The wireless operator, Douglas Radcliffe MBE
Warrant Officer Douglas Radcliffe MBE flew a full operational tour as a Wireless Operator, flying in Wellingtons with No. 425 Squadron.
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After the war he worked as a cine-technician in several film studios in London, his lifelong home. Now aged 84, he is secretary of the Bomber Command Association, based at the RAF Museum in Hendon, North London.
« I was a messenger boy at the BBC when Broadcasting House was bombed during the Blitz in October 1940, killing seven girls in the music library. I was there when they brought the bodies out and that was what made me decide to join up.
I was 17 years and 11 months old when I when I volunteered in 1941, and I persuaded my colleague Bill Wright, who later devised the TV quiz Mastermind, to join up at the same time. I chose the RAF because I wanted to fly, simple as that.
Getting in wasn’t easy – at first they didn’t want us but when we said we worked at the BBC they immediately thought « wireless » and signed us up, even though we didn’t know anything about radios.
We were trained up as wireless operators, but you had no rank as a wireless operator, so we were put on a gunnery course to get the rank of sergeant, which meant you would have some degree of protection if you were captured by the Germans.
I had told my mother I was joining up as a cook, and when I went home with my Sergeant Air Gunner’s uniform my mother took a dim view. She said I had lied to her and she wasn’t happy.
After a spell as a ground wireless operator my crew was sent to North Africa in 1943 to replenish depleted squadrons there, but on the way there we crashed, and that crash saved my life, because I was kept in hospital in Tel Aviv for a while with shoulder and back injuries, and so I was separated from the rest of my crew, who didn’t have to stay in hospital so long. By the end of the war my original pilot had been shot down and killed and, separately, the rear gunner was also shot down and killed.
When I recovered I joined a depleted French-Canadian Squadron, No. 425, flying missions over Italy after the invasion of Sicily. We were based at Kairouan in Tunisia and it was always low-level flying – I never had to wear an oxygen mask during my entire tour.
As a wireless operator my job was to receive messages – the only time you transmitted was if it was an SOS. Your main job was as the liaison officer in the aircraft. Every 15 minutes there would be a coded transmission from base, which might be information to help the navigator, or you might be told that an airfield had been put out of action and you had to land somewhere else. You could also tune in to beacons which transmitted signals to help locate your position, and I would also keep checking the rear gunner to make sure he was alright.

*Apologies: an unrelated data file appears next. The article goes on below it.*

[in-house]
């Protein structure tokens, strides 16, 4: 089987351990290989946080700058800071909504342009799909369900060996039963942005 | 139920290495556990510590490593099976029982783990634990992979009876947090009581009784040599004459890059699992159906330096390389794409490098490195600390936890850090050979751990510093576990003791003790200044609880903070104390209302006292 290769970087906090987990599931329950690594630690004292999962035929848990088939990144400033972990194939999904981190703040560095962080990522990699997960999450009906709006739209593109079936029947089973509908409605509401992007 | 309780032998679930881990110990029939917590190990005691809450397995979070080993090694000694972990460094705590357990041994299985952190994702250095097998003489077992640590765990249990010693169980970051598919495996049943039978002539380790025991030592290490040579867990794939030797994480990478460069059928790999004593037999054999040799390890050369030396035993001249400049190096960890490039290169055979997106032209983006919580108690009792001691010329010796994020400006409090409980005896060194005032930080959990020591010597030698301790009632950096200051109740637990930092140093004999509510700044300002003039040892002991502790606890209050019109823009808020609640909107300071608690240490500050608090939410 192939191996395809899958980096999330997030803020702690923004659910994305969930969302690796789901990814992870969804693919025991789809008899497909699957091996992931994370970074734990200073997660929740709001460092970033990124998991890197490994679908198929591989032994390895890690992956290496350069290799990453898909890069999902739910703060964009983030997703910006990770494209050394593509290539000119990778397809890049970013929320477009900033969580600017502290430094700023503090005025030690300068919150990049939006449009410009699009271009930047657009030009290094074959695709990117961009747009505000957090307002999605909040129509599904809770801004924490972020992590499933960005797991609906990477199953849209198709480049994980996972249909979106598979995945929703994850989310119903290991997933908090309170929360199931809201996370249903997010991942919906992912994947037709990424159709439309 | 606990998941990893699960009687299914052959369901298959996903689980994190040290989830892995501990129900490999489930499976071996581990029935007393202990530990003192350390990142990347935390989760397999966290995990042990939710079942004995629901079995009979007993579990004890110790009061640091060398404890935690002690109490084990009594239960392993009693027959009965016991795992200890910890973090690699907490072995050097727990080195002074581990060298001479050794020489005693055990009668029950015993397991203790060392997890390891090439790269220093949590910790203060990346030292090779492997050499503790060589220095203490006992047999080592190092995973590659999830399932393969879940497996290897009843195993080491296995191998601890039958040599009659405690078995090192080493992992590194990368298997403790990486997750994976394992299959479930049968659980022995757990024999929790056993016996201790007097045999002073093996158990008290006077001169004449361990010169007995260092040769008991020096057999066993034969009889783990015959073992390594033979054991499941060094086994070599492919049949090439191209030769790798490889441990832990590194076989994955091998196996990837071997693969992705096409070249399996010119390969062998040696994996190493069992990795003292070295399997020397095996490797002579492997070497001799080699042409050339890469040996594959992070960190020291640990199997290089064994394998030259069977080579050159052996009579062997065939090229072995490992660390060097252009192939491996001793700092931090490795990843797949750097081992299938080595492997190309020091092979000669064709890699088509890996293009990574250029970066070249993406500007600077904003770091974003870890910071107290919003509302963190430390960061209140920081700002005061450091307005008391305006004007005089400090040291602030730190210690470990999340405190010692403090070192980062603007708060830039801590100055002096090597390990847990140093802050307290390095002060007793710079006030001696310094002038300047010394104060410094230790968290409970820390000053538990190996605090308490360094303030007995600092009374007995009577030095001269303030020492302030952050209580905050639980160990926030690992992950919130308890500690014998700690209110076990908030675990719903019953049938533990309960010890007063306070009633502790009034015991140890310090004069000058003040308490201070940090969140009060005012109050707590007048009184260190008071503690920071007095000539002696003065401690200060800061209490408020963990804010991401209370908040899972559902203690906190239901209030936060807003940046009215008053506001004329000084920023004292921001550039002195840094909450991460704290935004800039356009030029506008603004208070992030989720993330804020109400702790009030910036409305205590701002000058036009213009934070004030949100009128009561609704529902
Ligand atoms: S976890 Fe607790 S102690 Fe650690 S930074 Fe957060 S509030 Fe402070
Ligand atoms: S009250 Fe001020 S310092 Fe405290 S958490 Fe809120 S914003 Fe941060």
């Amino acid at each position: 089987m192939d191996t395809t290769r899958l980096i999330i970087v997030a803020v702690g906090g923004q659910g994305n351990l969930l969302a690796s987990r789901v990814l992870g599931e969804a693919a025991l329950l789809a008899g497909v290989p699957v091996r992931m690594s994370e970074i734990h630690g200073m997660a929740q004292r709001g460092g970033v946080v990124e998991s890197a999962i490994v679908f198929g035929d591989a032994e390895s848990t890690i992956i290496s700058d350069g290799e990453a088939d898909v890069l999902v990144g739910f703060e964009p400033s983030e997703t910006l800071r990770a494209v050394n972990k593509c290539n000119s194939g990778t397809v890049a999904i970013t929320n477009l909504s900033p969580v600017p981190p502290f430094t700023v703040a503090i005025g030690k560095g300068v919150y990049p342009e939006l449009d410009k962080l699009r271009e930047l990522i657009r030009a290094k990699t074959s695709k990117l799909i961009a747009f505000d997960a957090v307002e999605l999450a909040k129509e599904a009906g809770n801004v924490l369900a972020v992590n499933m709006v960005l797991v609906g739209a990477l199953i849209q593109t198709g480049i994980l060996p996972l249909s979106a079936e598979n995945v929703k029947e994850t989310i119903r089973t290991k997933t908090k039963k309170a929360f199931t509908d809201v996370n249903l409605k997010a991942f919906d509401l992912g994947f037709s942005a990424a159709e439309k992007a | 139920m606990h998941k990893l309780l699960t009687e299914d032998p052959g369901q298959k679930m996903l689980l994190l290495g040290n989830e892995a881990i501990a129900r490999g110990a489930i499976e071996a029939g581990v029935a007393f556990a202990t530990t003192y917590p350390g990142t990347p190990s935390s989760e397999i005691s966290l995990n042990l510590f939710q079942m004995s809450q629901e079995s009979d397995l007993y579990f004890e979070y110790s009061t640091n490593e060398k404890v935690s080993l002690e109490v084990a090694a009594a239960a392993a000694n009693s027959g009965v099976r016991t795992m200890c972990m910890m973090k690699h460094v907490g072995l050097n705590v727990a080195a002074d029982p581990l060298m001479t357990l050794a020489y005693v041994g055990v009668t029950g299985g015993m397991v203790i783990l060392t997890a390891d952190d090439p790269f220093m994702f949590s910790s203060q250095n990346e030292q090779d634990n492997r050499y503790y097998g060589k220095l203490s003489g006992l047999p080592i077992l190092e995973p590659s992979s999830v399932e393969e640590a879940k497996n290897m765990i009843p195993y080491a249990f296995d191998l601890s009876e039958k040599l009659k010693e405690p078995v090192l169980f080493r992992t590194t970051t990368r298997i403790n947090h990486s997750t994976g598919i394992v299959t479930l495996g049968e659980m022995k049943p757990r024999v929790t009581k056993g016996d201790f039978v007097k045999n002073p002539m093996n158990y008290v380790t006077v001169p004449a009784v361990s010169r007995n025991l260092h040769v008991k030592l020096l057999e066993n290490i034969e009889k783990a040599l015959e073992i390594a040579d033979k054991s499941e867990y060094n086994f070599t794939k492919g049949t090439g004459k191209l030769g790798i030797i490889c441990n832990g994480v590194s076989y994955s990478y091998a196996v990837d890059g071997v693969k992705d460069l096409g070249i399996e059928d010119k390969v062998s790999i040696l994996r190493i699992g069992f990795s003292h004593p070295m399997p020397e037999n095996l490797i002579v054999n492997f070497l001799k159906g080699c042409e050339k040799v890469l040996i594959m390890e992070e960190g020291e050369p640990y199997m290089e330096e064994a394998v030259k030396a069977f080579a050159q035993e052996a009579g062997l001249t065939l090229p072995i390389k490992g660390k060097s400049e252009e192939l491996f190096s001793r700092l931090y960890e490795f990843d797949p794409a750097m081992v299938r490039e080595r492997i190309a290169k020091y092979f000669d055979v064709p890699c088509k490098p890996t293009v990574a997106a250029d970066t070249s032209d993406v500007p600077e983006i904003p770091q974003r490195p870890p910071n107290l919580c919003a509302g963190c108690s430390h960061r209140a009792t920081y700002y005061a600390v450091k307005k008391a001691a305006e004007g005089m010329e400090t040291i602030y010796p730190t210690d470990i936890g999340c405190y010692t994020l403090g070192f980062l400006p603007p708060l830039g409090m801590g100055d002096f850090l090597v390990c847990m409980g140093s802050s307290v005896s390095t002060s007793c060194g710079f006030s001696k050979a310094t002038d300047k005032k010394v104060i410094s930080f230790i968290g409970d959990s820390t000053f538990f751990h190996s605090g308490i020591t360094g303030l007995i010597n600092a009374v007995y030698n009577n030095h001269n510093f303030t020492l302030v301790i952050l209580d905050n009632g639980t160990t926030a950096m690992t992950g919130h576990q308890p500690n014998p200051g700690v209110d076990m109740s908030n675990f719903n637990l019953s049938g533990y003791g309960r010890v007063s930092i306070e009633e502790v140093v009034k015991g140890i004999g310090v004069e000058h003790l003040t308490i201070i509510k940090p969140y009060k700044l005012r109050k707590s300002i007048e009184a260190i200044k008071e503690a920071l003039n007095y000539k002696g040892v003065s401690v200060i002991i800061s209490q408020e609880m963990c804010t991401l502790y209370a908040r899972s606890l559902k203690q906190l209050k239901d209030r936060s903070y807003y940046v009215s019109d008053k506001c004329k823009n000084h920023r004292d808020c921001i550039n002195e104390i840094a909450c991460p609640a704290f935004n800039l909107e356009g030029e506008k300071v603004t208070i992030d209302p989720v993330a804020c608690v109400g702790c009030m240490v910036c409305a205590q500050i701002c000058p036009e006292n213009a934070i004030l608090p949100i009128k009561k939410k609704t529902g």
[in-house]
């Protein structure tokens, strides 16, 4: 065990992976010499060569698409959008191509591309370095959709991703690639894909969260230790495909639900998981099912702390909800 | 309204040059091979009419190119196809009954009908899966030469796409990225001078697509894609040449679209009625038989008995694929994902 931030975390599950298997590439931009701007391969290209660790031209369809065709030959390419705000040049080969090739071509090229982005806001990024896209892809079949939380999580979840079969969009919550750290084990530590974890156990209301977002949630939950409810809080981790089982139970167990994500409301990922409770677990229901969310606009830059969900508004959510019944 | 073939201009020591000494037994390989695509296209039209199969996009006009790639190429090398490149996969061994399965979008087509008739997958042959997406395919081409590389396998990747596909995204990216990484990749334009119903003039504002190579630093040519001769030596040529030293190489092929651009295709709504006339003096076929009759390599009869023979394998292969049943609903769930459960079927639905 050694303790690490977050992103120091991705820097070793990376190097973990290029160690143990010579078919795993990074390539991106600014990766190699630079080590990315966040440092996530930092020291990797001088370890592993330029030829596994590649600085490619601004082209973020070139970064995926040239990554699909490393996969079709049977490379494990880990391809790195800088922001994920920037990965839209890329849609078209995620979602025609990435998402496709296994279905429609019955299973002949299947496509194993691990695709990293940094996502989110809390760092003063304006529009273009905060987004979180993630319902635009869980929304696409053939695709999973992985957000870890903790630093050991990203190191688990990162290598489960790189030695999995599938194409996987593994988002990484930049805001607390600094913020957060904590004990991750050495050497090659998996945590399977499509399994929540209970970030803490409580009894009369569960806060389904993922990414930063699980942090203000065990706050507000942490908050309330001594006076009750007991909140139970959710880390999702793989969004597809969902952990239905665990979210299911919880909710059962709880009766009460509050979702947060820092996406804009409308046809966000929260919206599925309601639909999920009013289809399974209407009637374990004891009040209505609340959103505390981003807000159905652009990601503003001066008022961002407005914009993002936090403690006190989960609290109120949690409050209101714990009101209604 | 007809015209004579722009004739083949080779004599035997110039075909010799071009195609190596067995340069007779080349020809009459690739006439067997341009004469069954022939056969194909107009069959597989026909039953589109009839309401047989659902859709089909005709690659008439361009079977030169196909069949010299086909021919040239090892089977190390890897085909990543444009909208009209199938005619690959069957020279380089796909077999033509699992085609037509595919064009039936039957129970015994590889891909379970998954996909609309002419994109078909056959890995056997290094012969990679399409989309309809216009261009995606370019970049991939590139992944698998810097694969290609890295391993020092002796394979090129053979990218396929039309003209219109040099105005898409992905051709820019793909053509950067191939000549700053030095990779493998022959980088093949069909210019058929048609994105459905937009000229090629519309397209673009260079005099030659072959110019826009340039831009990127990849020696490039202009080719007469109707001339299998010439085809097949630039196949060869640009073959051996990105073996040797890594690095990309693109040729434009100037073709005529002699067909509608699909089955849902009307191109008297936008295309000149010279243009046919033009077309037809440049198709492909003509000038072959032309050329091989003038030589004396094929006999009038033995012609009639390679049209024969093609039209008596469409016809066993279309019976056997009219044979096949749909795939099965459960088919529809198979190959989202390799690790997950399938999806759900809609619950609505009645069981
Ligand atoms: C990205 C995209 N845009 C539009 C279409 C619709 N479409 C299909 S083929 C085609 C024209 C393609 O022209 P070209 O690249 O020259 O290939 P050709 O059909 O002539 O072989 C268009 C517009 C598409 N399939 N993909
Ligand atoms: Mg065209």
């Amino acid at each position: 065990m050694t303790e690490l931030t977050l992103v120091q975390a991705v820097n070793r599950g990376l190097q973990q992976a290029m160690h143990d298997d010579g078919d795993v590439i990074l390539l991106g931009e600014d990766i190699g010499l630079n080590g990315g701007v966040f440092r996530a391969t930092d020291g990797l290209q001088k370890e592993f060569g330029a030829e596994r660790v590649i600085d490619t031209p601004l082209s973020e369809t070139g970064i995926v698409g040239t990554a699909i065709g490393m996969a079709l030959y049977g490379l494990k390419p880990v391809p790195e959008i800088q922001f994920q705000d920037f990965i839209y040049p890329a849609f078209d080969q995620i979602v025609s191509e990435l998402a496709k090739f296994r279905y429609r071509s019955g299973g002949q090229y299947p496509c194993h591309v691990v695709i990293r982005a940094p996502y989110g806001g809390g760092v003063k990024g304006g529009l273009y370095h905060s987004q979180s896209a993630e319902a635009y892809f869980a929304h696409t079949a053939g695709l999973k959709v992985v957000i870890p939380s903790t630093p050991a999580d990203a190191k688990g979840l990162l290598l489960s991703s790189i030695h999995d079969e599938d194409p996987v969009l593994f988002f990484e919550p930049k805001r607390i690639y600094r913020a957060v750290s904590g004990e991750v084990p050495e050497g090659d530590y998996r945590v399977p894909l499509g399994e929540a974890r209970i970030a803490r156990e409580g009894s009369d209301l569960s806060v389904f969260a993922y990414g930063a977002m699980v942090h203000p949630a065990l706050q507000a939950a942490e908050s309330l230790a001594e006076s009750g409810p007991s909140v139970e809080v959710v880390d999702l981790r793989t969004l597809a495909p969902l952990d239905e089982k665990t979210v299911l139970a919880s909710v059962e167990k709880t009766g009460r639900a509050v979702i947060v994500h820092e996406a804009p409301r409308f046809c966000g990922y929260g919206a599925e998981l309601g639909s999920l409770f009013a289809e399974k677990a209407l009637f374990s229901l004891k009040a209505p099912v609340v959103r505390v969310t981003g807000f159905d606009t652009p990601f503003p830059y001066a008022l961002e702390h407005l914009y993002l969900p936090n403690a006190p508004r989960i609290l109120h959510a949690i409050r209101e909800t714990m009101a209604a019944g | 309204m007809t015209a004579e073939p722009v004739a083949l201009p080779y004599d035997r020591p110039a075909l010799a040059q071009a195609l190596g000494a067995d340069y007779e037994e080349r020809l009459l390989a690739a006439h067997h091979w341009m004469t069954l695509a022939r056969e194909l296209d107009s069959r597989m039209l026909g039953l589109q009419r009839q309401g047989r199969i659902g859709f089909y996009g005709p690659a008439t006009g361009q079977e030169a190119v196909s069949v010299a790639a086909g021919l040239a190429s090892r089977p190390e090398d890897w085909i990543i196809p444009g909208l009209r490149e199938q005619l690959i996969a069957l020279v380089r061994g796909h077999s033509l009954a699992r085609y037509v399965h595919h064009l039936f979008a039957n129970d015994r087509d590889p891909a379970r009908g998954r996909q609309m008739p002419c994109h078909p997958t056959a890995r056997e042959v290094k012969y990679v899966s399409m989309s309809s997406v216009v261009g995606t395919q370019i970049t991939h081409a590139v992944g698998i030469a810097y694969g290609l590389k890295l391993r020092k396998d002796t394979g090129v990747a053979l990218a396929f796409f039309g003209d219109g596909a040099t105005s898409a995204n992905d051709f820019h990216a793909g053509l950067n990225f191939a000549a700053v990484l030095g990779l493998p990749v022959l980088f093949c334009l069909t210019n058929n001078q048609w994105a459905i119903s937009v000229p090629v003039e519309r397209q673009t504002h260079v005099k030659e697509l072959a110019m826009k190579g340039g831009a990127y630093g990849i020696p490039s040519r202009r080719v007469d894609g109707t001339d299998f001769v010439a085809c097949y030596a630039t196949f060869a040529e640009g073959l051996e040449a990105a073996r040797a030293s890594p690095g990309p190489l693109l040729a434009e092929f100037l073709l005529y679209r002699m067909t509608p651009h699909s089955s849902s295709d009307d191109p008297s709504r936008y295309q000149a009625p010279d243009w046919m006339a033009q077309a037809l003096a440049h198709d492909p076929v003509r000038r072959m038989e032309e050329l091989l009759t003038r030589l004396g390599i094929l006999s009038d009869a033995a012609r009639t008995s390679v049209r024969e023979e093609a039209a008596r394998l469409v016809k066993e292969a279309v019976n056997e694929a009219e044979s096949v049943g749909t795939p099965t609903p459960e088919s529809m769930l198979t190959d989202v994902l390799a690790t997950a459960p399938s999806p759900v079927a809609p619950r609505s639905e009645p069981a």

They always said you could tell a wireless operator by looking at his boots – the heating duct for the cockpit came out by my left foot, and it would partly melt the rubber sole of your boot. It meant I was always roasting, while the rear gunner would be freezing.
The biggest problem we had flying over Italy was the fighters. Whenever you had to join another crew you would always find that they had lost someone during a fighter attack. We got damaged once, on one of the wings, and we never knew what it was that had done it. A lot of people who got shot down never knew what hit them.
When we attacked targets it would be at such a low level that the gunners would be firing at targets on the ground. The bomb aimers, who doubled as the front gunners, had a particularly busy time.
People say to me that it must have been terrible, but it wasn’t terrible. We knew the dangers but at that age you just don’t think about it. You always convinced yourself that people who were missing would have bailed out safely.
In between ops we had a great time. We were the lucky ones in many respects. When you got back from a raid you had a clean bed to sleep in and for most people they were in the heart of the English countryside. I always tell my family I wouldn’t have swapped with sailors or soldiers, who had to put up with much worse.
After completing the equivalent in flying hours of 30 ops, which was a full tour, I returned to England and spent some time as an instructor before converting to Lancasters in anticipation of a second tour. I was due to go to the Pacific as part of Tiger Force, but the Japanese surrender meant we didn’t have to go in the end.
I didn’t like the Lancaster as much as I did the Wellington. Not many people did. I think it was probably because I was alive, and I felt I owed that, in part, to Wellingtons.
We didn’t find out until the end of the war just how many airmen had died. Mostly they were just listed at the time as missing, and it was only later that we realised what a high percentage of them had died.
Even today I’m still finding out that friends of mine didn’t survive the war. I found myself thinking a couple of weeks ago about a pilot I had greatly admired, who was one of the very best. I looked his name up in a book which lists all the casualties and found that he had been killed in a flying accident at his home base.
In a way it hits you even harder after all these years, because you suddenly find that someone who you thought might have been alive for the last 60 years has, in fact been dead since 1943 or 44. »